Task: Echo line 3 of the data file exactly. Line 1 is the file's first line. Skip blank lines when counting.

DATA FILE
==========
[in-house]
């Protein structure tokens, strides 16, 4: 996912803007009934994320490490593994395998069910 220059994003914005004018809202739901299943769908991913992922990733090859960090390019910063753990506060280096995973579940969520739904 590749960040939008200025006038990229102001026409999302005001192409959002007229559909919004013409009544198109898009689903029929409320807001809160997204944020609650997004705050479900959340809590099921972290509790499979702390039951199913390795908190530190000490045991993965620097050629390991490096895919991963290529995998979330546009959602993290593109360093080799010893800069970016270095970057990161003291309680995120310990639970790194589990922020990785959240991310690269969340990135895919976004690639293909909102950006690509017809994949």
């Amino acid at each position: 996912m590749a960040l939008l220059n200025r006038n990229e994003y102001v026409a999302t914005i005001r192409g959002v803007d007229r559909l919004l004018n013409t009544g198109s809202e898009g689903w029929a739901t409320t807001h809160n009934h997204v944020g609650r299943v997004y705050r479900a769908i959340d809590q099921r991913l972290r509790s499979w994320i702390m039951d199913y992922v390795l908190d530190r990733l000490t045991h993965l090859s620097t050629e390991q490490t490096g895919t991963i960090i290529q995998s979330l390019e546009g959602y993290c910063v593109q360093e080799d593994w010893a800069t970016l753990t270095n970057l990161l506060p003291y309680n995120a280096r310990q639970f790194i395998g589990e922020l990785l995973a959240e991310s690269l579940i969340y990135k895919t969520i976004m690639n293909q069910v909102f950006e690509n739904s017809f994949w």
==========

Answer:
């Amino acid at each position: 996912m590749a960040l939008l220059n200025r006038n990229e994003y102001v026409a999302t914005i005001r192409g959002v803007d007229r559909l919004l004018n013409t009544g198109s809202e898009g689903w029929a739901t409320t807001h809160n009934h997204v944020g609650r299943v997004y705050r479900a769908i959340d809590q099921r991913l972290r509790s499979w994320i702390m039951d199913y992922v390795l908190d530190r990733l000490t045991h993965l090859s620097t050629e390991q490490t490096g895919t991963i960090i290529q995998s979330l390019e546009g959602y993290c910063v593109q360093e080799d593994w010893a800069t970016l753990t270095n970057l990161l506060p003291y309680n995120a280096r310990q639970f790194i395998g589990e922020l990785l995973a959240e991310s690269l579940i969340y990135k895919t969520i976004m690639n293909q069910v909102f950006e690509n739904s017809f994949w």